I still love this person dearly. I respect her. I admire her. I can see with compassion some of the struggles she has faced and still faces. These things are points in her journey that may not allow her to have supported my leaps and bounds, but she was still always there – ready to give me a hug. Ready to speak a sassy word or just to ask, “Stephie, what in the world are you thinking?” But we have, I believe, built a better relationship today. But it took a great deal of understanding, perseverance and talking. And it took a lot of releasing hurt and pain at the cross of Jesus Christ.

Hebrews 3:13

But encourage one another daily,
as long as it is called “Today,”
so that none of you may be hardened by sin’s deceitfulness.

4 Lessons in Dealing with Unsupportive People

by Hope Zvara

September 25, 2012

Nothing in this world is the same. Nothing in this world is constant. Everything in this world is an opportunity to change, leap forward and grow.

Once, I was driving with my mom and kids in the car with my moon roof open. Out of nowhere, a grasshopper leaped into my car and sat on my thigh as I was driving. My mom, kids, and I squealed in excitement for different reasons. My kids thought a grasshopper in our car was silly. My mom and I instantly thought about leaps forward in my life. The grasshopper hung around for a while, then I cracked open my window and it sat on the edge for a few minutes. My mom commented, “Hope you teach us in yoga to meet our edge, honor it and see what you can learn from that view.” With the thought of sending it home, I gave it a small tap. Out it flew and back in it came. We all laughed, and my mom and I said at that moment, “Remember to trust. Big leaps forward in my life are necessary and present for me right now.”

I believe that life is constantly giving you signs and constantly telling you things helpful to your life; if you choose to listen. My little grasshopper friend was a confirmation to me that everything I am currently practicing and living is all part of my leap forward. Like a grasshopper, sometimes when you are leaping forward or are about to, unexpected things come into play to try to throw you off. How many times in your own life have you been confused for something you are not? How many times have you been confronted with someone who won’t let go of your past persona and see you for as you are? How many times have you said one thing and because someone is unhappy with their own life, they turn it around to try to stop you from leaping forward.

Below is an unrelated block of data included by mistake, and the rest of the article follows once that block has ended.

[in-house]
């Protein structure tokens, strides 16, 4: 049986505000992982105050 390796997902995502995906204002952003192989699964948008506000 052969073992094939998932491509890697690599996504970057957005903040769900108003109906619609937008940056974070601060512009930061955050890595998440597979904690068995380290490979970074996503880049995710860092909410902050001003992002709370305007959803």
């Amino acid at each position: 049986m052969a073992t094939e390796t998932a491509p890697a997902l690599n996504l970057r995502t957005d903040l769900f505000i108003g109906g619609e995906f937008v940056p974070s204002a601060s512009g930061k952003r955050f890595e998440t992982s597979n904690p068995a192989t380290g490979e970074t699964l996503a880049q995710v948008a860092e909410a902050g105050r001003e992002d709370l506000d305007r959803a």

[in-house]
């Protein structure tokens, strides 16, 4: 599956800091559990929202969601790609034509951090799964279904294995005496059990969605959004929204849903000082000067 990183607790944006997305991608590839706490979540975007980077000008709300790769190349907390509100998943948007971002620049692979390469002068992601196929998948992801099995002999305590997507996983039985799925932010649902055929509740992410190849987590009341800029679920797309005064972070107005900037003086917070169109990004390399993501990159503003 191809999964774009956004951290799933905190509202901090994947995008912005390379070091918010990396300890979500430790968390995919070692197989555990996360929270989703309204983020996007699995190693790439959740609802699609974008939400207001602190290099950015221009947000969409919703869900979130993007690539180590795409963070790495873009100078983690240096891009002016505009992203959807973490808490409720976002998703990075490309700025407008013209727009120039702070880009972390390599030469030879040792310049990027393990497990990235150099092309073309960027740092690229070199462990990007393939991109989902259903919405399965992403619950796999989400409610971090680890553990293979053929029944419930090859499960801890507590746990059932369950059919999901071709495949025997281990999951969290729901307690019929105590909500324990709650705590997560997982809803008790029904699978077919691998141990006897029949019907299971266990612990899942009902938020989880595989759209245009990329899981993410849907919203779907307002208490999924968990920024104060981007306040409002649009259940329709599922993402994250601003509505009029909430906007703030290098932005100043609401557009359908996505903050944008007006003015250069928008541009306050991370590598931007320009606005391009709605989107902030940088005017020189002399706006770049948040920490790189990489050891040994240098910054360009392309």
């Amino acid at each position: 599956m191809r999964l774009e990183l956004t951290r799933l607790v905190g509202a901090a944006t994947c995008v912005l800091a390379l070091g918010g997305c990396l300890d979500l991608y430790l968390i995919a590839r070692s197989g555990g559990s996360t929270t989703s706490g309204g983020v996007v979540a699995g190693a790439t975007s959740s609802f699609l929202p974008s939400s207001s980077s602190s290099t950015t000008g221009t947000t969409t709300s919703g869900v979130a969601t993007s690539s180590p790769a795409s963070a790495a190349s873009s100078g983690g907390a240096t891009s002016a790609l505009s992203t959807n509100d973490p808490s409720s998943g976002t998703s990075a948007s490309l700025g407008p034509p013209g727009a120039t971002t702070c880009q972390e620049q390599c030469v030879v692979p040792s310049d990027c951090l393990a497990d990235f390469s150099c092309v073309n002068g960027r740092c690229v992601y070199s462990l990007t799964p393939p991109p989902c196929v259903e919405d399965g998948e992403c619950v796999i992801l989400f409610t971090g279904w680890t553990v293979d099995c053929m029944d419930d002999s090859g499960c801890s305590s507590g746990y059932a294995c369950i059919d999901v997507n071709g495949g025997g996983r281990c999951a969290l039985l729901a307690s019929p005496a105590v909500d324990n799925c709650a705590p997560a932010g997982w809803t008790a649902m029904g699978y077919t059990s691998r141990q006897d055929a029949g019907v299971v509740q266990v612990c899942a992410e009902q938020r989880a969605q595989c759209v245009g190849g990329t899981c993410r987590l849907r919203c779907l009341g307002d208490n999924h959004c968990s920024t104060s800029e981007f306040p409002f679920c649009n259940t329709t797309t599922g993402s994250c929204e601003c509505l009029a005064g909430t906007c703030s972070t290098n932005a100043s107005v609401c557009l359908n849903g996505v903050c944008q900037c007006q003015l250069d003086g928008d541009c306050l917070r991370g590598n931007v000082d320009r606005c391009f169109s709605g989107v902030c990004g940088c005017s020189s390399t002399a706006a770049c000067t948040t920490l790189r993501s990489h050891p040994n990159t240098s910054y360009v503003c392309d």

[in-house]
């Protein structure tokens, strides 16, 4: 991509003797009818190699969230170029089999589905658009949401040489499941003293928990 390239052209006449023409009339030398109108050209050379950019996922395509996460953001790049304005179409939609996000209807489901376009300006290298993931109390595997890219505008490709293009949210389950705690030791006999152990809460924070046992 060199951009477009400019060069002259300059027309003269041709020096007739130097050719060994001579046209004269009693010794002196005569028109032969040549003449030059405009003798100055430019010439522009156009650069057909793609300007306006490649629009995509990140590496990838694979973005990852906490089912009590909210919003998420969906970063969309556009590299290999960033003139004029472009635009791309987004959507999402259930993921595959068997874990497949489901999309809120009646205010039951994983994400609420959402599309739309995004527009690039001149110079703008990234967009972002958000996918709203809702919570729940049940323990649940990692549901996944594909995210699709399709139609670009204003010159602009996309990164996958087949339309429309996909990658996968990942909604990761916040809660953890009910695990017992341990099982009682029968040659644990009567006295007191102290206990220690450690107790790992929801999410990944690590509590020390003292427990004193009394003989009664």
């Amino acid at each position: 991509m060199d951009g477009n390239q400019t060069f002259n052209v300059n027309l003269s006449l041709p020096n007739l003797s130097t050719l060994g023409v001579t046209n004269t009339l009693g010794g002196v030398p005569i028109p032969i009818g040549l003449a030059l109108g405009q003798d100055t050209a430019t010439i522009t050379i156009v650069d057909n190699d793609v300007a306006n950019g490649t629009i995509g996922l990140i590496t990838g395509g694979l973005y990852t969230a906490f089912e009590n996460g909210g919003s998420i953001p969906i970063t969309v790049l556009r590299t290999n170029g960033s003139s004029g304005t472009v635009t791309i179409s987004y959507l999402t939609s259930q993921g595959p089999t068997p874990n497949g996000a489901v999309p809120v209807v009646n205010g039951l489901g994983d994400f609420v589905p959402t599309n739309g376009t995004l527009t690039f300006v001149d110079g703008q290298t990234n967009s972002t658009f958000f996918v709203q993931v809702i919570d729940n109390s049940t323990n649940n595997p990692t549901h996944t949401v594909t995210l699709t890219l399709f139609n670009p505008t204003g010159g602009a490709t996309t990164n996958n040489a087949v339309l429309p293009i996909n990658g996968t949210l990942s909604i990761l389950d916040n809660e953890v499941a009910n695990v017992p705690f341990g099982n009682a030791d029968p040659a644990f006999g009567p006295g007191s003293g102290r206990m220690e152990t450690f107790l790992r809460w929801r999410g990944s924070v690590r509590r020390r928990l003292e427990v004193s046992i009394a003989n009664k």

Maybe you are a little like me: you go to the beat of your own drum, not like the norm, see purpose and a learning opportunity in everything, and want to continue to change. You want to grow. You notice that when the growth is very prominent, on the cusp of leaping from well-cut grass to tall grassy hillside, then into a sunny place; that there are people and things in your life that come out of nowhere, to try to steal that away from you. You are the kind of person who tries to be honest. Sometimes, people confuse that honesty with judgment (and usually because those people don’t want to hear the truth). They try to stop your leap in mid-air because they don’t want anyone else around them leaping if they aren’t going to. Like a grasshopper, what works for others will not necessarily work for you. Even more so, what works for you will probably not work for anyone else.